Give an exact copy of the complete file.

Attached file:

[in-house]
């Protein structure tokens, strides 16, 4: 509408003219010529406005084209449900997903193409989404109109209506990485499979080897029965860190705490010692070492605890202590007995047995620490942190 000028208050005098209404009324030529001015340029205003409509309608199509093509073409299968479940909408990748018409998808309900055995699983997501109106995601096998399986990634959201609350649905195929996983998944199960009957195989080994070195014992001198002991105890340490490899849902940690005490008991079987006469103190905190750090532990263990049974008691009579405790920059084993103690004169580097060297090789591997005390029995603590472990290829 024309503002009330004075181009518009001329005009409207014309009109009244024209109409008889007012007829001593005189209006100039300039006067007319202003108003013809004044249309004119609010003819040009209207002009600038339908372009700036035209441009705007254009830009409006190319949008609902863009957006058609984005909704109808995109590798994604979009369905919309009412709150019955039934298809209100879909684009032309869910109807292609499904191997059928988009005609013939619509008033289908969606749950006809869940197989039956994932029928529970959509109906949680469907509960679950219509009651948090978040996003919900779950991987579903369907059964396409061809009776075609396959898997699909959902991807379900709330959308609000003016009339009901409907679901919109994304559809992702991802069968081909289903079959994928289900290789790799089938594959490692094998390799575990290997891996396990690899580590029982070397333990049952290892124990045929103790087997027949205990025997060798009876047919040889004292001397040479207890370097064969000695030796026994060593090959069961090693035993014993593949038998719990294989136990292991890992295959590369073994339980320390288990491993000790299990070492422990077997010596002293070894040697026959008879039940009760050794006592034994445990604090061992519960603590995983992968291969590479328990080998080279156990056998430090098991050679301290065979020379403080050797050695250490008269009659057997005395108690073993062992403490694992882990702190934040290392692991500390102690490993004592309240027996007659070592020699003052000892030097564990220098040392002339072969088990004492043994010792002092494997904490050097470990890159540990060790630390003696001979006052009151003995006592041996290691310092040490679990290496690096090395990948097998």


[in-house]
């Protein structure tokens, strides 16, 4: 509408003219010529406005084209449900997903193409989404109109209506990485499979080897029965860190705490010692070492605890202590007995047995620490942190 000028208050005098209404009324030529001015340029205003409509309608199509093509073409299968479940909408990748018409998808309900055995699983997501109106995601096998399986990634959201609350649905195929996983998944199960009957195989080994070195014992001198002991105890340490490899849902940690005490008991079987006469103190905190750090532990263990049974008691009579405790920059084993103690004169580097060297090789591997005390029995603590472990290829 024309503002009330004075181009518009001329005009409207014309009109009244024209109409008889007012007829001593005189209006100039300039006067007319202003108003013809004044249309004119609010003819040009209207002009600038339908372009700036035209441009705007254009830009409006190319949008609902863009957006058609984005909704109808995109590798994604979009369905919309009412709150019955039934298809209100879909684009032309869910109807292609499904191997059928988009005609013939619509008033289908969606749950006809869940197989039956994932029928529970959509109906949680469907509960679950219509009651948090978040996003919900779950991987579903369907059964396409061809009776075609396959898997699909959902991807379900709330959308609000003016009339009901409907679901919109994304559809992702991802069968081909289903079959994928289900290789790799089938594959490692094998390799575990290997891996396990690899580590029982070397333990049952290892124990045929103790087997027949205990025997060798009876047919040889004292001397040479207890370097064969000695030796026994060593090959069961090693035993014993593949038998719990294989136990292991890992295959590369073994339980320390288990491993000790299990070492422990077997010596002293070894040697026959008879039940009760050794006592034994445990604090061992519960603590995983992968291969590479328990080998080279156990056998430090098991050679301290065979020379403080050797050695250490008269009659057997005395108690073993062992403490694992882990702190934040290392692991500390102690490993004592309240027996007659070592020699003052000892030097564990220098040392002339072969088990004492043994010792002092494997904490050097470990890159540990060790630390003696001979006052009151003995006592041996290691310092040490679990290496690096090395990948097998």